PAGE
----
Track 4: This New World: Preservation technology and emerging issues within our historic buildings and built landscapes
APT Student Scholar Abstract
1 - Heritage and Material Reuse: The Reciprocal Relationship Between Preservation and Waste Reduction
Wednesday, September 26
8:30 AM - 10:00 AM
Chris Neville, MS Historic Preservation – Columbia University
There is unexplored potential in the relationship between preservationists – who seek to maintain, restore, rehabilitate or reconstruct buildings and sites – and waste managers – who seek to prevent the extraction of virgin materials by reducing consumption, reusing materials, and recycling elements. Several decades-worth of research in the fields of environmental science and economics has established that human activity is constrained both by carbon and greenhouse gases, whose accumulation in the atmosphere is causing irreversible climate change, and by limited natural resources, which vary in renewability and are at risk for over-consumption. More recent research has asserted the need for architecture, engineering and construction to develop more sustainable construction practices that address both these constraints through increased building material reuse. Given these environmental conditions, there is a clear need for action to develop a more resource-efficient economy, which requires support through policy. In the United States, there has thus been a move to address the management of waste more holistically through municipal-level waste ordinances that consider the full lifecycle of material and the deconstruction of buildings at end-of-life has emerged as a critical tool. Despite their intrinsic interaction with aged and existing infrastructure, there has been limited engagement in heritage and preservation literature with the topics of deconstruction, building material reuse, or C&D waste policies more generally.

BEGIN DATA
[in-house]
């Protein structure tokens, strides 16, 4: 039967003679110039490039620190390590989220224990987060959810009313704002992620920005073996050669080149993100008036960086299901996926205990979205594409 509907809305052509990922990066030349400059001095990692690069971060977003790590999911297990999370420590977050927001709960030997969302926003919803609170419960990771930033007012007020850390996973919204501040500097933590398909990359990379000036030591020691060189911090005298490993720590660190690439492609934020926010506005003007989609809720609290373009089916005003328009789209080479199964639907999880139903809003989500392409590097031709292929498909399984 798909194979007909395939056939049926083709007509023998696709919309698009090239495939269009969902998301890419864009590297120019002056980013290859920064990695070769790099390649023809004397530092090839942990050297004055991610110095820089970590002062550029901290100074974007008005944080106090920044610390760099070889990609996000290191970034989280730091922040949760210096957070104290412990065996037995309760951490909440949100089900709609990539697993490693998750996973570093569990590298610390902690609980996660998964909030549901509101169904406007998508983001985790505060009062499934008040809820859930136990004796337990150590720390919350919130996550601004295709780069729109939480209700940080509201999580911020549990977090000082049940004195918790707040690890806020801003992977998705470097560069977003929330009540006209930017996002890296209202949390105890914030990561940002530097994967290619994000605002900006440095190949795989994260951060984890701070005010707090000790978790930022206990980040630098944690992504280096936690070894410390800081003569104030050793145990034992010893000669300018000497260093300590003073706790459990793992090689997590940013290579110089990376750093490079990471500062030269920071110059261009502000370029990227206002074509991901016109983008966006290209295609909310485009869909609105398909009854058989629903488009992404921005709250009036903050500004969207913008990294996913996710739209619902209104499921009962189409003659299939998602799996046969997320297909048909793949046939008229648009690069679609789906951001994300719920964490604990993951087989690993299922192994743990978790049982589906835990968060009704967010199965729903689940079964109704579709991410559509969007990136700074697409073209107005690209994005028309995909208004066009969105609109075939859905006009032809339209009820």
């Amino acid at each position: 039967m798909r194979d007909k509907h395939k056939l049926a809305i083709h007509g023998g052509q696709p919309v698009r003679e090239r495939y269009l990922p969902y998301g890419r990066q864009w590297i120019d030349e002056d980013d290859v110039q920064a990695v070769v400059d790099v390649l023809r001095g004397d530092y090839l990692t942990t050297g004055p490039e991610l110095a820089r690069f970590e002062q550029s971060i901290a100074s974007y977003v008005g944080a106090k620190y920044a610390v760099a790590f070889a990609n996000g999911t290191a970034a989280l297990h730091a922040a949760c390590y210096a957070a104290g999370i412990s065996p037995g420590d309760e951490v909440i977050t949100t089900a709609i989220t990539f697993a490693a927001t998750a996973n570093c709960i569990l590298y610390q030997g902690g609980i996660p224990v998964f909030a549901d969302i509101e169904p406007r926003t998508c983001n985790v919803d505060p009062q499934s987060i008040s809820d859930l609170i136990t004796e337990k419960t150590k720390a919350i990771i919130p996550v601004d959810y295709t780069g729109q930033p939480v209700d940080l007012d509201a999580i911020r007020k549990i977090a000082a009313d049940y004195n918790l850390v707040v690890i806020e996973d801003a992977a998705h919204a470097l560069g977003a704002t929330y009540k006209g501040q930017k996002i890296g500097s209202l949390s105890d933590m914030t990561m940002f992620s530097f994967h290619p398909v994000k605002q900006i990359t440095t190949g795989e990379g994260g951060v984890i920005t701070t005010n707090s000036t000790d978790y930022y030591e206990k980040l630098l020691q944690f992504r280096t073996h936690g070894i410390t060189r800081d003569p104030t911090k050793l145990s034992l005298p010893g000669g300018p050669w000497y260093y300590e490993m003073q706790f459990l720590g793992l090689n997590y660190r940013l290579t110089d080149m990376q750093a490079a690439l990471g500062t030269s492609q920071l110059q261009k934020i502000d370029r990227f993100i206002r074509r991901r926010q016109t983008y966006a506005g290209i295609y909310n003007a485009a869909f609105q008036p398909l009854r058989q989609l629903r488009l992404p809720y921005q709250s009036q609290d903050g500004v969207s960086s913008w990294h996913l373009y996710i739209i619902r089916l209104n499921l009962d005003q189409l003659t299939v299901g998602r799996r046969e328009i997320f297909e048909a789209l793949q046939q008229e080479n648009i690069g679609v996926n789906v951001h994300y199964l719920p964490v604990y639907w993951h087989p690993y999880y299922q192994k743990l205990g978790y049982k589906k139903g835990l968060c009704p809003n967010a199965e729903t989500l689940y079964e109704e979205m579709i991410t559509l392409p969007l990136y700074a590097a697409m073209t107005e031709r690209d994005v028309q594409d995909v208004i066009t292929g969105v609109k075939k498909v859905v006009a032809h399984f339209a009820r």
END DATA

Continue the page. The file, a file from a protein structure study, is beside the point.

This thesis explores how new ideas about preservation and waste management can be understood in tandem, and identifies emerging policy applications engaging both fields. Through a review of historical precedence and case study analysis of current policy, like the 2016 Portland Deconstruction Ordinance, this project finds that the preservation field’s engagement with material reuse hinges on how the material is valued. Ultimately, it discusses the potential for embracing building material reuse as a form of heritage preservation and argues for the active participation of the preservation field in waste reduction efforts.
- Upon completion, participants will be able to describe how emerging waste policy is engaging the heritage field.
- Upon completion, participants will be able to explain preservation's long history with material reuse.
- Upon completion, participants will be able to describe how the values attached to built fabric effect its reuse.
- Upon completion, participants will be able to idenitfy areas of potential collaboration between the fields of historic preservation and waste management.